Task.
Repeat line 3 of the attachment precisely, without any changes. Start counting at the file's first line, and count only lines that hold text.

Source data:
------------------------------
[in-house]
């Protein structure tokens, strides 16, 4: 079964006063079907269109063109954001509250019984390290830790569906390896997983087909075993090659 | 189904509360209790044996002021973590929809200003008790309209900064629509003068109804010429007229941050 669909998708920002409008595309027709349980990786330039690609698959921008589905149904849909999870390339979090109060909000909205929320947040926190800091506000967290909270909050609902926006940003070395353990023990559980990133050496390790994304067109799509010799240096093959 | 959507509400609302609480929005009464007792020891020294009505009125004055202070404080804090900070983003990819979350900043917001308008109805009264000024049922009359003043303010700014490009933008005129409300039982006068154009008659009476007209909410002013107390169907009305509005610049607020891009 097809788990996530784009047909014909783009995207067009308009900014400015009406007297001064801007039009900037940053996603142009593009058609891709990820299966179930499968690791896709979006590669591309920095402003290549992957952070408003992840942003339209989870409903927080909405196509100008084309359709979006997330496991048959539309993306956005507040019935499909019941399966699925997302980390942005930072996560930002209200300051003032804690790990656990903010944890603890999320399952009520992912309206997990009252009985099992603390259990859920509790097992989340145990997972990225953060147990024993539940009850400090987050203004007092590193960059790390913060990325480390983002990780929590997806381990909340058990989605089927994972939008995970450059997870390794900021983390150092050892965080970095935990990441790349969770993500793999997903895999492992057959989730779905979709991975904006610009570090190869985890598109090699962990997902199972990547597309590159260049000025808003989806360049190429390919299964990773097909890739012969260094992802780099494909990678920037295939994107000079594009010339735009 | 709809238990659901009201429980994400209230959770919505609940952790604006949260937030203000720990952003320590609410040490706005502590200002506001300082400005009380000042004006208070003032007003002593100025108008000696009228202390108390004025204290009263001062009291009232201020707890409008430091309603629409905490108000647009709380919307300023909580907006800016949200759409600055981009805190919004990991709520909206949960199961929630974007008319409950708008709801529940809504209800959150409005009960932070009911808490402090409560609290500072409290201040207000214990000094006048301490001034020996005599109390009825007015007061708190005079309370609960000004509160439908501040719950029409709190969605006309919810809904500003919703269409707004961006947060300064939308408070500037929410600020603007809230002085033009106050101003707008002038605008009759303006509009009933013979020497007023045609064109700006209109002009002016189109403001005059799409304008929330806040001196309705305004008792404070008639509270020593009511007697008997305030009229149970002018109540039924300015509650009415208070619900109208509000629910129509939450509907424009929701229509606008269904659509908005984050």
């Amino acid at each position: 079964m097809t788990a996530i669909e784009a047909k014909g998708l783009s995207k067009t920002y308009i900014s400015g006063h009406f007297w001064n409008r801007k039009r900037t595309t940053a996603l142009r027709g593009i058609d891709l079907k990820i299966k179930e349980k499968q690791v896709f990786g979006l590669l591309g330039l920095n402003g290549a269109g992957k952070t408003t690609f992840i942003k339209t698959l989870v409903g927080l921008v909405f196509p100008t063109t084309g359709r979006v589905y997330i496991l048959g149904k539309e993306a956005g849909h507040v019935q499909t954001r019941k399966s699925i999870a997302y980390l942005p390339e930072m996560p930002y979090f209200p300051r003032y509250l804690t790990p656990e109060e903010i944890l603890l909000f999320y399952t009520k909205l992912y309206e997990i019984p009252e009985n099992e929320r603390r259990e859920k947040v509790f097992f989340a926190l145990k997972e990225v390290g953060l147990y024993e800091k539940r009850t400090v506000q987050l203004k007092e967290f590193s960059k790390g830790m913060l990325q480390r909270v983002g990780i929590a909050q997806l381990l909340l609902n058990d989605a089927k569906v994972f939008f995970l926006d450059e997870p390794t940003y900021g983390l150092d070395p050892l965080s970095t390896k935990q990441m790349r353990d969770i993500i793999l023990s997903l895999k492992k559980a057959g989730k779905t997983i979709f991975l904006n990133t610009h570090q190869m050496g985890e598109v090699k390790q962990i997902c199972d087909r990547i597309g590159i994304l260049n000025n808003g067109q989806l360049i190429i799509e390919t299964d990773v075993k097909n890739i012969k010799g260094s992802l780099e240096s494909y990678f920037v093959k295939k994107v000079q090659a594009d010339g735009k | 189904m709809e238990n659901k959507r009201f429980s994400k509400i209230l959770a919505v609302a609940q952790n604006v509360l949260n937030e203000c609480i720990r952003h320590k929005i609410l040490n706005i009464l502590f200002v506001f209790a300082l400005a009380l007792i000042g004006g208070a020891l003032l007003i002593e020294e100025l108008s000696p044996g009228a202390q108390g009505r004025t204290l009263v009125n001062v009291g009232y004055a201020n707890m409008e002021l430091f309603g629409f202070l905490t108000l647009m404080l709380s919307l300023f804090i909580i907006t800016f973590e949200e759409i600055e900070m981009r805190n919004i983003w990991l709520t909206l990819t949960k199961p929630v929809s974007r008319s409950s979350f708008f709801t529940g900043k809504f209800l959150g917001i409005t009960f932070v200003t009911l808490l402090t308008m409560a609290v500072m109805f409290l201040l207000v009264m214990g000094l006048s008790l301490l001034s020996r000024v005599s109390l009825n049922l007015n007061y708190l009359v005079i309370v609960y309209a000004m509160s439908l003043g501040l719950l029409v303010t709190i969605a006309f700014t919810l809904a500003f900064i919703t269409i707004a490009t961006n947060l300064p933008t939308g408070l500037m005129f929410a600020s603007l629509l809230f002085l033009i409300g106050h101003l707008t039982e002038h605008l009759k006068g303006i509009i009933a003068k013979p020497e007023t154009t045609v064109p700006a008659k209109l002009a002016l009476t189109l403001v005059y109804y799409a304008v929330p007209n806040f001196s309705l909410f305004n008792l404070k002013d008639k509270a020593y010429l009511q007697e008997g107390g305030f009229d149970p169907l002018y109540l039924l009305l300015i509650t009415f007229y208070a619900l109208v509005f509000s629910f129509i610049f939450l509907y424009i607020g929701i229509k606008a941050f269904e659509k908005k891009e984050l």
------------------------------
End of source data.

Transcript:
């Amino acid at each position: 079964m097809t788990a996530i669909e784009a047909k014909g998708l783009s995207k067009t920002y308009i900014s400015g006063h009406f007297w001064n409008r801007k039009r900037t595309t940053a996603l142009r027709g593009i058609d891709l079907k990820i299966k179930e349980k499968q690791v896709f990786g979006l590669l591309g330039l920095n402003g290549a269109g992957k952070t408003t690609f992840i942003k339209t698959l989870v409903g927080l921008v909405f196509p100008t063109t084309g359709r979006v589905y997330i496991l048959g149904k539309e993306a956005g849909h507040v019935q499909t954001r019941k399966s699925i999870a997302y980390l942005p390339e930072m996560p930002y979090f209200p300051r003032y509250l804690t790990p656990e109060e903010i944890l603890l909000f999320y399952t009520k909205l992912y309206e997990i019984p009252e009985n099992e929320r603390r259990e859920k947040v509790f097992f989340a926190l145990k997972e990225v390290g953060l147990y024993e800091k539940r009850t400090v506000q987050l203004k007092e967290f590193s960059k790390g830790m913060l990325q480390r909270v983002g990780i929590a909050q997806l381990l909340l609902n058990d989605a089927k569906v994972f939008f995970l926006d450059e997870p390794t940003y900021g983390l150092d070395p050892l965080s970095t390896k935990q990441m790349r353990d969770i993500i793999l023990s997903l895999k492992k559980a057959g989730k779905t997983i979709f991975l904006n990133t610009h570090q190869m050496g985890e598109v090699k390790q962990i997902c199972d087909r990547i597309g590159i994304l260049n000025n808003g067109q989806l360049i190429i799509e390919t299964d990773v075993k097909n890739i012969k010799g260094s992802l780099e240096s494909y990678f920037v093959k295939k994107v000079q090659a594009d010339g735009k | 189904m709809e238990n659901k959507r009201f429980s994400k509400i209230l959770a919505v609302a609940q952790n604006v509360l949260n937030e203000c609480i720990r952003h320590k929005i609410l040490n706005i009464l502590f200002v506001f209790a300082l400005a009380l007792i000042g004006g208070a020891l003032l007003i002593e020294e100025l108008s000696p044996g009228a202390q108390g009505r004025t204290l009263v009125n001062v009291g009232y004055a201020n707890m409008e002021l430091f309603g629409f202070l905490t108000l647009m404080l709380s919307l300023f804090i909580i907006t800016f973590e949200e759409i600055e900070m981009r805190n919004i983003w990991l709520t909206l990819t949960k199961p929630v929809s974007r008319s409950s979350f708008f709801t529940g900043k809504f209800l959150g917001i409005t009960f932070v200003t009911l808490l402090t308008m409560a609290v500072m109805f409290l201040l207000v009264m214990g000094l006048s008790l301490l001034s020996r000024v005599s109390l009825n049922l007015n007061y708190l009359v005079i309370v609960y309209a000004m509160s439908l003043g501040l719950l029409v303010t709190i969605a006309f700014t919810l809904a500003f900064i919703t269409i707004a490009t961006n947060l300064p933008t939308g408070l500037m005129f929410a600020s603007l629509l809230f002085l033009i409300g106050h101003l707008t039982e002038h605008l009759k006068g303006i509009i009933a003068k013979p020497e007023t154009t045609v064109p700006a008659k209109l002009a002016l009476t189109l403001v005059y109804y799409a304008v929330p007209n806040f001196s309705l909410f305004n008792l404070k002013d008639k509270a020593y010429l009511q007697e008997g107390g305030f009229d149970p169907l002018y109540l039924l009305l300015i509650t009415f007229y208070a619900l109208v509005f509000s629910f129509i610049f939450l509907y424009i607020g929701i229509k606008a941050f269904e659509k908005k891009e984050l």